The Washington Post

Prison for judge’s wife in federal contract fraud case

The president of a Washington-area interior design firm has been sentenced to 18 months in federal prison for providing false information in order to obtain a $1.3 million contract to help renovate a federal building.

Darlene Mathis-Gardner, founder of Systems Design Inc. in Silver Spring, pleaded guilty in April to fraud and false claim charges. In addition to sentencing Mathis-Gardner to prison time, U.S. District Judge Richard J. Leon ordered the interior designer on July 13 to pay $389,738 in restitution to Immigration and Customs Enforcement.

According to court papers, Mathis-Gardner, 56, sought to obtain a contract for interior design work on a building in Southwest Washington that was being renovated to become ICE’s headquarters.

Federal prosecutors said the District resident provided the federal government with false information and documents that misrepresented her company’s background and qualifications to do the work. the General Services Administration to win the contract. Once she started work on the project, Mathis-Gardner also presented invoices that overstated the number of hours that her firm had worked, federal prosecutors said.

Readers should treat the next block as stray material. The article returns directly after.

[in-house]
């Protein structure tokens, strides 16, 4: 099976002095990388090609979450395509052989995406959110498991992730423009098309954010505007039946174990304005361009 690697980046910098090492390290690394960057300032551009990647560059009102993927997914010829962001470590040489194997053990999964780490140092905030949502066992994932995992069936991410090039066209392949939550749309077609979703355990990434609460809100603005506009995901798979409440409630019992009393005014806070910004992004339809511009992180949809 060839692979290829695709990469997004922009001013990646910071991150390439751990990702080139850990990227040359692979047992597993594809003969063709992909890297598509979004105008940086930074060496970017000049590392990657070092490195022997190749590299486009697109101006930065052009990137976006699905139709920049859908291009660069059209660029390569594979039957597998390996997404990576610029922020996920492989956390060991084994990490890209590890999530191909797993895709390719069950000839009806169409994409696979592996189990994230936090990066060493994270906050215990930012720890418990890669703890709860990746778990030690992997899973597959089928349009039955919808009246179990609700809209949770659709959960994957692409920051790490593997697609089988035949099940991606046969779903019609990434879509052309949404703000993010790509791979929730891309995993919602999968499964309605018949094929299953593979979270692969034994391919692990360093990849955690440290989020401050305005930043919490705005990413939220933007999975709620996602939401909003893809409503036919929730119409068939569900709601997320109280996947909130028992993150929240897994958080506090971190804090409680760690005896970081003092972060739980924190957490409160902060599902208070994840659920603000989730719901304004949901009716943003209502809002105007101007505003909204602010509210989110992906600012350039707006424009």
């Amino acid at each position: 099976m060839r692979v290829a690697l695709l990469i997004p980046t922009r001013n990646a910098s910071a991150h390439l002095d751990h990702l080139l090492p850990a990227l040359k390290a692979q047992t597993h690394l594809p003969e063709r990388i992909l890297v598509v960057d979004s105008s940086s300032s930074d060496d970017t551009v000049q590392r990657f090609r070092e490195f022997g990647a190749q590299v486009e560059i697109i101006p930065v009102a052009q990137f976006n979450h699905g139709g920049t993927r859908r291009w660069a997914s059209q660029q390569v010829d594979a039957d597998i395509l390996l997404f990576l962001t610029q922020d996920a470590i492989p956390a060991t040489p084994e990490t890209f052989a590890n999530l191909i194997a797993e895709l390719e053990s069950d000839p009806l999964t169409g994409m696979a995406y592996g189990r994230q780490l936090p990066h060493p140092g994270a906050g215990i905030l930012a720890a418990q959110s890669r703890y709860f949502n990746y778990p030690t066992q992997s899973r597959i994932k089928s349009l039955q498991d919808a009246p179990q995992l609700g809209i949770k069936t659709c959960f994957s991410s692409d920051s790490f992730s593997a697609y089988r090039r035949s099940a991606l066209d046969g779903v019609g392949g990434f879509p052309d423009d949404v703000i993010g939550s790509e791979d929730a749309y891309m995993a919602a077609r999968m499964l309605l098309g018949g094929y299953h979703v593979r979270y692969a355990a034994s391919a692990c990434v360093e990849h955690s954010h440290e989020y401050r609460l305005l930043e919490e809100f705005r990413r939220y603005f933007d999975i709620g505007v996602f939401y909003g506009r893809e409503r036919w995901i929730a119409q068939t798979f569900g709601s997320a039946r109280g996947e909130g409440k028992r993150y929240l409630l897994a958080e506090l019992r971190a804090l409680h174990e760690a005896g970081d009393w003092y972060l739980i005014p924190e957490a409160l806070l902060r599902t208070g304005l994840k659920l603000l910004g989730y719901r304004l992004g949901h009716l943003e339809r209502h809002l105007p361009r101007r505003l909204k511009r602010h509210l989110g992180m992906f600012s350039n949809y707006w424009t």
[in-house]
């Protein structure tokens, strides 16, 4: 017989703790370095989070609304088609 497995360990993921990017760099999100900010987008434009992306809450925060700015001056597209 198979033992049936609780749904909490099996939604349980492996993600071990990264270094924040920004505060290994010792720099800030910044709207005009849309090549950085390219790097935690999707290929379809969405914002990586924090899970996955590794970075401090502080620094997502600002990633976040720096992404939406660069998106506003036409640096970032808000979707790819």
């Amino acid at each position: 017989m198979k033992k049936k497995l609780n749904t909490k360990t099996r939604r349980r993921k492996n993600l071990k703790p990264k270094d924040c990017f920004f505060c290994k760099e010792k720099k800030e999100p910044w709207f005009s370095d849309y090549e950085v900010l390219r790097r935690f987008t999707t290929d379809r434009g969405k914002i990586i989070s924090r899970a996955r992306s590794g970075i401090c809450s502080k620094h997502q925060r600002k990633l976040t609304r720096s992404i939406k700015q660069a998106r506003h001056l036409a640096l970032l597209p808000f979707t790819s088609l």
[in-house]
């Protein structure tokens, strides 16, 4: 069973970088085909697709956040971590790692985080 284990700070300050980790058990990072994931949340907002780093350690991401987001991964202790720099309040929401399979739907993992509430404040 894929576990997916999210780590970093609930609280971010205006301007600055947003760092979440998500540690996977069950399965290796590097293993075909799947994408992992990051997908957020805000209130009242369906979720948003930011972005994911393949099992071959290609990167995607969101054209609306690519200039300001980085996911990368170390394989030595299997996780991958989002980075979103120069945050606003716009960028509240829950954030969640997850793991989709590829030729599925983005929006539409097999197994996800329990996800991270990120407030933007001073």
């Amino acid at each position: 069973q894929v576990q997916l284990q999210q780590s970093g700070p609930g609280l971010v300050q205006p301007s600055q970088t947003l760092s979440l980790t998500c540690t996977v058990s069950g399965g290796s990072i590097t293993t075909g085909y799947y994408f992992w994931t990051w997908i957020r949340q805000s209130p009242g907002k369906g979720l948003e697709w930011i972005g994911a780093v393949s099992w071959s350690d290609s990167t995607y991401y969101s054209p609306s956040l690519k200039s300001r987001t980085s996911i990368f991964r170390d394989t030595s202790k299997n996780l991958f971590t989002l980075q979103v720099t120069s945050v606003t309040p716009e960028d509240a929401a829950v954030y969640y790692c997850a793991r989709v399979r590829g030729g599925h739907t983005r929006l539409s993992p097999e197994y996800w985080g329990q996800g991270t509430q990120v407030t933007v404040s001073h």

In court papers, defense attorneys urged Leon for leniency and a sentence below the 21-27 month guideline range laid out in the plea agreement. While noting that Mathis-Gardner was a hard-worker, had two children and has been active in charity work, they also pointed out that she was married to a D.C. Superior Court judge, Wendell Gardner.

Until sentencing, Mathis-Gardner had avoided mention of her husband because he “has experienced great anxiety, concern, and professional embarrassment because of her conduct in the case,” wrote federal public defenders, Jonathan Jeffress and Michelle Peterson.

The lawyers noted that Judge Gardner’s chief concern was “for his wife’s safety” if she were to be imprisoned, and Mathis-Gardner feels remorse for how her criminal case has affected her husband.

In court papers, federal prosecutors sought a sentence of between 21 and 27 months as a signal to others to avoid committing contract fraud. They also noted that Mathis-Gardner “continued submitting forged documents to [the General Services Administration] even after she learned of the criminal investigation” into her contract.


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